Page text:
Use misoprostol with caution if breastfeeding.

    The manufacturer suggests that misoprostol should not be administered to nursing mothers because the excretion of misoprostol could cause undesirable effects such as diarrhoea in nursing infants.

    Small amounts of prostaglandin analogues appear normally in colostrum and milk. The amounts ingested by the infant are small and would not be expected to cause any adverse effects in breastfed infants.

    However if treatment is needed, Hale concludes that misoprostol could be taken immediately after a feed and the next feed be given four hours later, when milk levels are below 1 picogram/millilitre square. Infants should be monitored for signs of diarrhoea (Hale 2014).

    Neonates, infants born prematurely, those with low birth weight, those with an unstable gastrointestinal function or who have serious illnesses may require special consideration. For any infant, if a drug is prescribed to the nursing mother, it should be at the lowest practical dose and for the shortest time. When drug administration is unavoidable and breastfeeding is to continue, minimisation of exposure of the infant to the drug may sometimes be achieved by timing the maternal doses to just after a feeding episode. Infants exposed to drugs via breast milk should be monitored for unusual signs or symptoms. Interactions between the drug received by the infant from the mother's milk and medication prescribed for the infant should also be considered, for example, when the drug given to the infant may prevent metabolism of the drug received via breast milk.
    Specialist advice is available from the UK Drugs in Lactation Advisory Service at

    Side Effects

    Abdominal pain
    Amniotic fluid embolism
    Anaphylactic reaction
    Birth defects
    Foetal death
    Incomplete abortion
    Intermenstrual bleeding
    Menstrual discomfort
    Postmenopausal bleeding
    Premature birth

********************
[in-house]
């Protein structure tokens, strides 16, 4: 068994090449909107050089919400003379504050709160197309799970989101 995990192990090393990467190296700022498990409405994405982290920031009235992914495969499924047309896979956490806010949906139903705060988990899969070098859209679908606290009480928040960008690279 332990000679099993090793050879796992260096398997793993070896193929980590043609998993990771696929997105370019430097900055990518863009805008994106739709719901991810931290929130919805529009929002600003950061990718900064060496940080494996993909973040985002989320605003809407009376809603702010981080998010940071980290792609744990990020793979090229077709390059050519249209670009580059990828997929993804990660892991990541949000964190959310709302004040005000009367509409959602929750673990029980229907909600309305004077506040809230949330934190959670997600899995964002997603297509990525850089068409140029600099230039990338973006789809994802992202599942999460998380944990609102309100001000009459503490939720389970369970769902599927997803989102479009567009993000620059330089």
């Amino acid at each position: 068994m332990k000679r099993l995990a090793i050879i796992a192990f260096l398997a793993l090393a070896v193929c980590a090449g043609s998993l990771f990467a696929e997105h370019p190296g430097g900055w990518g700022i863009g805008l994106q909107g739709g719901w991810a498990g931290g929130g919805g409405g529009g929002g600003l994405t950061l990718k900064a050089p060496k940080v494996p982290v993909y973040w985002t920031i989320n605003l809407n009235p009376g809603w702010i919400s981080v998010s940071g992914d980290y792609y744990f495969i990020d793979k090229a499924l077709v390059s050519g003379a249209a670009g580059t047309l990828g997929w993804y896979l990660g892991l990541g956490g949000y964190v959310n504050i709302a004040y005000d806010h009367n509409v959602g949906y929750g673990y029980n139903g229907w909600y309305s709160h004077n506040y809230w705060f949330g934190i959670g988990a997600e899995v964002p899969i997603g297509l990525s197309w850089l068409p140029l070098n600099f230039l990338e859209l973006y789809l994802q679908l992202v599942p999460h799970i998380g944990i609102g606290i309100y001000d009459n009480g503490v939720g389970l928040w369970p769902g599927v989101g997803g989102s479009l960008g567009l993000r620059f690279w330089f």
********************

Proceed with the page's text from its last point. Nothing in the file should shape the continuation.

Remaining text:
Retained placenta
    Uterine contractions
    Uterine cramps
    Uterine haemorrhage
    Uterine perforation
    Uterine rupture
    Vaginal bleeding


    It is strongly recommended that the UK National Poisons Information Service be consulted on cases of suspected or actual overdose where there is doubt over the degree of risk or about appropriate management.

    The following number will direct the caller to the relevant local centre (0844) 892 0111

    Information may be obtained if you have access to ToxBase the primary clinical toxicology database of the National Poisons Information Service. This is available via password on the internet ( ) or if this is unavailable at the backup site ( ).

    Further Information

    Last Full Review Date: May 2015.

    Reference Sources

    Joint Formulary Committee. British National Formulary (online) London: BMJ Group and Pharmaceutical Press. Accessed on 14 May 2015.

    Medications and Mothers' Milk, Sixteenth Edition (2014) Hale, T and Rowe, H, Hale Publishing, Plano, Texas.

    Summary of Product Characteristics: Cytotec 200mcg Tablets. Pfizer Limited. Revised March 2014.

    US National Library of Medicine. Toxicology Data Network. Drugs and Lactation Database (LactMed).
    Available at:
    Misoprostol Last revised: 6 March 2014
    Last accessed: 14 May 2015